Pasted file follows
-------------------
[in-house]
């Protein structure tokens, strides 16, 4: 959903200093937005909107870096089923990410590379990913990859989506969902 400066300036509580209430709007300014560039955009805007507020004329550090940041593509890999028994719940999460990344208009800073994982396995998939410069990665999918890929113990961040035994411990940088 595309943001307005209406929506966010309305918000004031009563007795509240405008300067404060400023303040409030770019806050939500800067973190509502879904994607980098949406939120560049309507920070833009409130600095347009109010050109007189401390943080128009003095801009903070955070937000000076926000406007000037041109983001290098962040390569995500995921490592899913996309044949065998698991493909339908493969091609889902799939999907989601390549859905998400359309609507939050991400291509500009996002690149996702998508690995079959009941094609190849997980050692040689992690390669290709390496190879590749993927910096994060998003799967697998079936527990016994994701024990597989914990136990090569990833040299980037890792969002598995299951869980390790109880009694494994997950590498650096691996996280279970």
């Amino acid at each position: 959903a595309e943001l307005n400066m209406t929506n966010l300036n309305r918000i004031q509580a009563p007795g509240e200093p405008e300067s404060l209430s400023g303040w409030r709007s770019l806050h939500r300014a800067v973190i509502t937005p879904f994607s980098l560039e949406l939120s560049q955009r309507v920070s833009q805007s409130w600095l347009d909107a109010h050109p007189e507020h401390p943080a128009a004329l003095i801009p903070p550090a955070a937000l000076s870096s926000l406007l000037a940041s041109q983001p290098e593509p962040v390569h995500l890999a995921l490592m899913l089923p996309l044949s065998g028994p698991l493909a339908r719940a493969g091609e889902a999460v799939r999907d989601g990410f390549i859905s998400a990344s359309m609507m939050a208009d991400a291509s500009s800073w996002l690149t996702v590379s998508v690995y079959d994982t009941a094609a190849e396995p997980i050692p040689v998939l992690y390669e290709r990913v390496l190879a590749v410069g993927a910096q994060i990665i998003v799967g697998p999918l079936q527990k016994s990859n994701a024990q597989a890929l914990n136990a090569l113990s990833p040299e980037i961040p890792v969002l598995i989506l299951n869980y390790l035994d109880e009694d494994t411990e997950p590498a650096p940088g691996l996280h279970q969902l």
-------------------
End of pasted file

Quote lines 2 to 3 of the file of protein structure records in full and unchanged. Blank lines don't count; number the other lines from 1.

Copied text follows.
């Protein structure tokens, strides 16, 4: 959903200093937005909107870096089923990410590379990913990859989506969902 400066300036509580209430709007300014560039955009805007507020004329550090940041593509890999028994719940999460990344208009800073994982396995998939410069990665999918890929113990961040035994411990940088 595309943001307005209406929506966010309305918000004031009563007795509240405008300067404060400023303040409030770019806050939500800067973190509502879904994607980098949406939120560049309507920070833009409130600095347009109010050109007189401390943080128009003095801009903070955070937000000076926000406007000037041109983001290098962040390569995500995921490592899913996309044949065998698991493909339908493969091609889902799939999907989601390549859905998400359309609507939050991400291509500009996002690149996702998508690995079959009941094609190849997980050692040689992690390669290709390496190879590749993927910096994060998003799967697998079936527990016994994701024990597989914990136990090569990833040299980037890792969002598995299951869980390790109880009694494994997950590498650096691996996280279970």
């Amino acid at each position: 959903a595309e943001l307005n400066m209406t929506n966010l300036n309305r918000i004031q509580a009563p007795g509240e200093p405008e300067s404060l209430s400023g303040w409030r709007s770019l806050h939500r300014a800067v973190i509502t937005p879904f994607s980098l560039e949406l939120s560049q955009r309507v920070s833009q805007s409130w600095l347009d909107a109010h050109p007189e507020h401390p943080a128009a004329l003095i801009p903070p550090a955070a937000l000076s870096s926000l406007l000037a940041s041109q983001p290098e593509p962040v390569h995500l890999a995921l490592m899913l089923p996309l044949s065998g028994p698991l493909a339908r719940a493969g091609e889902a999460v799939r999907d989601g990410f390549i859905s998400a990344s359309m609507m939050a208009d991400a291509s500009s800073w996002l690149t996702v590379s998508v690995y079959d994982t009941a094609a190849e396995p997980i050692p040689v998939l992690y390669e290709r990913v390496l190879a590749v410069g993927a910096q994060i990665i998003v799967g697998p999918l079936q527990k016994s990859n994701a024990q597989a890929l914990n136990a090569l113990s990833p040299e980037i961040p890792v969002l598995i989506l299951n869980y390790l035994d109880e009694d494994t411990e997950p590498a650096p940088g691996l996280h279970q969902l």